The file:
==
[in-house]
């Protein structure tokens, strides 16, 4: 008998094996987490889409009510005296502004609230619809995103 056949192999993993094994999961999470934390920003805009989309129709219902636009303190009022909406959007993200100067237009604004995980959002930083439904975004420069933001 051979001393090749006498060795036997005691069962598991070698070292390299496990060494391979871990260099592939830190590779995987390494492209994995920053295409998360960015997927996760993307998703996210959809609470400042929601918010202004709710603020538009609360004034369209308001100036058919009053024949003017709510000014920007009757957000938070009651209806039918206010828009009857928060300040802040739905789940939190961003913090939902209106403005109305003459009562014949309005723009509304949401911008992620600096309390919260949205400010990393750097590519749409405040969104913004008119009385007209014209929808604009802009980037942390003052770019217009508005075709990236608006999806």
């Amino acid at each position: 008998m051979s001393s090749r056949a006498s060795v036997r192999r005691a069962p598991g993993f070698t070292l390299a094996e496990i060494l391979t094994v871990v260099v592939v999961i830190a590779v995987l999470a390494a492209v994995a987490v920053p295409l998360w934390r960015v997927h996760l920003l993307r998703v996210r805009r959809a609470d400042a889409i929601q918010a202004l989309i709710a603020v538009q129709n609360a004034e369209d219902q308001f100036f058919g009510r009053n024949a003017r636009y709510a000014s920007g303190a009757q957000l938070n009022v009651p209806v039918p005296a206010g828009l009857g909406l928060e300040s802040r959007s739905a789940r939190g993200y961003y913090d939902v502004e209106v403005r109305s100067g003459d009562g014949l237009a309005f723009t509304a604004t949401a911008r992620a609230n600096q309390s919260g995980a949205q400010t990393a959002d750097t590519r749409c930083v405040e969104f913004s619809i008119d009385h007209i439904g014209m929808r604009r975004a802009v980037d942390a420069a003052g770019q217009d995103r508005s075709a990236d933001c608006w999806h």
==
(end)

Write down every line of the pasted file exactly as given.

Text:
[in-house]
């Protein structure tokens, strides 16, 4: 008998094996987490889409009510005296502004609230619809995103 056949192999993993094994999961999470934390920003805009989309129709219902636009303190009022909406959007993200100067237009604004995980959002930083439904975004420069933001 051979001393090749006498060795036997005691069962598991070698070292390299496990060494391979871990260099592939830190590779995987390494492209994995920053295409998360960015997927996760993307998703996210959809609470400042929601918010202004709710603020538009609360004034369209308001100036058919009053024949003017709510000014920007009757957000938070009651209806039918206010828009009857928060300040802040739905789940939190961003913090939902209106403005109305003459009562014949309005723009509304949401911008992620600096309390919260949205400010990393750097590519749409405040969104913004008119009385007209014209929808604009802009980037942390003052770019217009508005075709990236608006999806």
């Amino acid at each position: 008998m051979s001393s090749r056949a006498s060795v036997r192999r005691a069962p598991g993993f070698t070292l390299a094996e496990i060494l391979t094994v871990v260099v592939v999961i830190a590779v995987l999470a390494a492209v994995a987490v920053p295409l998360w934390r960015v997927h996760l920003l993307r998703v996210r805009r959809a609470d400042a889409i929601q918010a202004l989309i709710a603020v538009q129709n609360a004034e369209d219902q308001f100036f058919g009510r009053n024949a003017r636009y709510a000014s920007g303190a009757q957000l938070n009022v009651p209806v039918p005296a206010g828009l009857g909406l928060e300040s802040r959007s739905a789940r939190g993200y961003y913090d939902v502004e209106v403005r109305s100067g003459d009562g014949l237009a309005f723009t509304a604004t949401a911008r992620a609230n600096q309390s919260g995980a949205q400010t990393a959002d750097t590519r749409c930083v405040e969104f913004s619809i008119d009385h007209i439904g014209m929808r604009r975004a802009v980037d942390a420069a003052g770019q217009d995103r508005s075709a990236d933001c608006w999806h």